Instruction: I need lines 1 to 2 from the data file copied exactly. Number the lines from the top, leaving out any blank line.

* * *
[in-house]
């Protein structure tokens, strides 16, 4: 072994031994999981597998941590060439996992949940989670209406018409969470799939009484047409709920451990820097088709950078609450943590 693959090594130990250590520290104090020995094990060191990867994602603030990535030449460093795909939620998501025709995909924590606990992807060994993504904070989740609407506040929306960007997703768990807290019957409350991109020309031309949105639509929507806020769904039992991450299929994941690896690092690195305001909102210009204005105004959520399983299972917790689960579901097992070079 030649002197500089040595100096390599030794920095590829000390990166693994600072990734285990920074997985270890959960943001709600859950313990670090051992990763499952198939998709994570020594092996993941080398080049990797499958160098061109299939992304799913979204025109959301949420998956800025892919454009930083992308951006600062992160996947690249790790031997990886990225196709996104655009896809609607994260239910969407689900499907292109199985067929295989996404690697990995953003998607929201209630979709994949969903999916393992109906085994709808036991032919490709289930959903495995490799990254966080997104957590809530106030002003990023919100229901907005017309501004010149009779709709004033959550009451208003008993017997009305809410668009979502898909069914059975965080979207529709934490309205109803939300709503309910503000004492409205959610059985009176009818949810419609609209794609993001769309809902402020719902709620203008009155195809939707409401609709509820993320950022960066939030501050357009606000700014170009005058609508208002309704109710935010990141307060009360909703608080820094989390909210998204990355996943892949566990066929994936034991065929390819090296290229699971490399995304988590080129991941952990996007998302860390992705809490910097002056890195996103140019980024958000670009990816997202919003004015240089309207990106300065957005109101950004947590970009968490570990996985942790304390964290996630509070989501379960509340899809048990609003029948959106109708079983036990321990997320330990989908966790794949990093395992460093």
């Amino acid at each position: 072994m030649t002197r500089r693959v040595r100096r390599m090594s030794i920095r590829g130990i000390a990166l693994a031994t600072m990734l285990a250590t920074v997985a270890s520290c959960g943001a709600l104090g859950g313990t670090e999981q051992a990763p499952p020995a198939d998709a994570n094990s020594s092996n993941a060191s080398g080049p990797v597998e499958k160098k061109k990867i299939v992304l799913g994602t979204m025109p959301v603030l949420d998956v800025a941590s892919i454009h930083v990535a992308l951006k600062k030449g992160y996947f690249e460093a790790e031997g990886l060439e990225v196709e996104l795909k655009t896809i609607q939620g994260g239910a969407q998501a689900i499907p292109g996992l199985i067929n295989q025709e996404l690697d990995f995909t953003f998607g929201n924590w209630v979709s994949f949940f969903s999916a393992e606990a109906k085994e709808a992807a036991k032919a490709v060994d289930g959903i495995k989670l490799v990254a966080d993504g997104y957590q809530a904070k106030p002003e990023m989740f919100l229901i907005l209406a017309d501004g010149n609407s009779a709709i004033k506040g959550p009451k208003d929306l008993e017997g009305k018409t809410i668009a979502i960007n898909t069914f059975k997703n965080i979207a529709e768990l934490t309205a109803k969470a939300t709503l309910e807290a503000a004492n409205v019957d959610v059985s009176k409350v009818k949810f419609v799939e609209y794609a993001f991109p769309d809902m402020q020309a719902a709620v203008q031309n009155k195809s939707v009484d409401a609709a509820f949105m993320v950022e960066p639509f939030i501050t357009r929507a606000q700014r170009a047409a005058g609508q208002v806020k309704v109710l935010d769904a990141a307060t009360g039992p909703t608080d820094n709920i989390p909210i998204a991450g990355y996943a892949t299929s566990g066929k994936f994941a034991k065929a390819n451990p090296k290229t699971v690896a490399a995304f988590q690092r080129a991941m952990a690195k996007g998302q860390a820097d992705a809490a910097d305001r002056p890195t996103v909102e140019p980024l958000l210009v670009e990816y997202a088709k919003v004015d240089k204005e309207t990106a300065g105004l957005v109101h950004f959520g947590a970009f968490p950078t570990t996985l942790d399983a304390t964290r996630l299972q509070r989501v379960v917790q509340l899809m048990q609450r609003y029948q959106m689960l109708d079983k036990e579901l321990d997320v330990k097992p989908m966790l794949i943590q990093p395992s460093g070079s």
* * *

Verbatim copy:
[in-house]
């Protein structure tokens, strides 16, 4: 072994031994999981597998941590060439996992949940989670209406018409969470799939009484047409709920451990820097088709950078609450943590 693959090594130990250590520290104090020995094990060191990867994602603030990535030449460093795909939620998501025709995909924590606990992807060994993504904070989740609407506040929306960007997703768990807290019957409350991109020309031309949105639509929507806020769904039992991450299929994941690896690092690195305001909102210009204005105004959520399983299972917790689960579901097992070079 030649002197500089040595100096390599030794920095590829000390990166693994600072990734285990920074997985270890959960943001709600859950313990670090051992990763499952198939998709994570020594092996993941080398080049990797499958160098061109299939992304799913979204025109959301949420998956800025892919454009930083992308951006600062992160996947690249790790031997990886990225196709996104655009896809609607994260239910969407689900499907292109199985067929295989996404690697990995953003998607929201209630979709994949969903999916393992109906085994709808036991032919490709289930959903495995490799990254966080997104957590809530106030002003990023919100229901907005017309501004010149009779709709004033959550009451208003008993017997009305809410668009979502898909069914059975965080979207529709934490309205109803939300709503309910503000004492409205959610059985009176009818949810419609609209794609993001769309809902402020719902709620203008009155195809939707409401609709509820993320950022960066939030501050357009606000700014170009005058609508208002309704109710935010990141307060009360909703608080820094989390909210998204990355996943892949566990066929994936034991065929390819090296290229699971490399995304988590080129991941952990996007998302860390992705809490910097002056890195996103140019980024958000670009990816997202919003004015240089309207990106300065957005109101950004947590970009968490570990996985942790304390964290996630509070989501379960509340899809048990609003029948959106109708079983036990321990997320330990989908966790794949990093395992460093």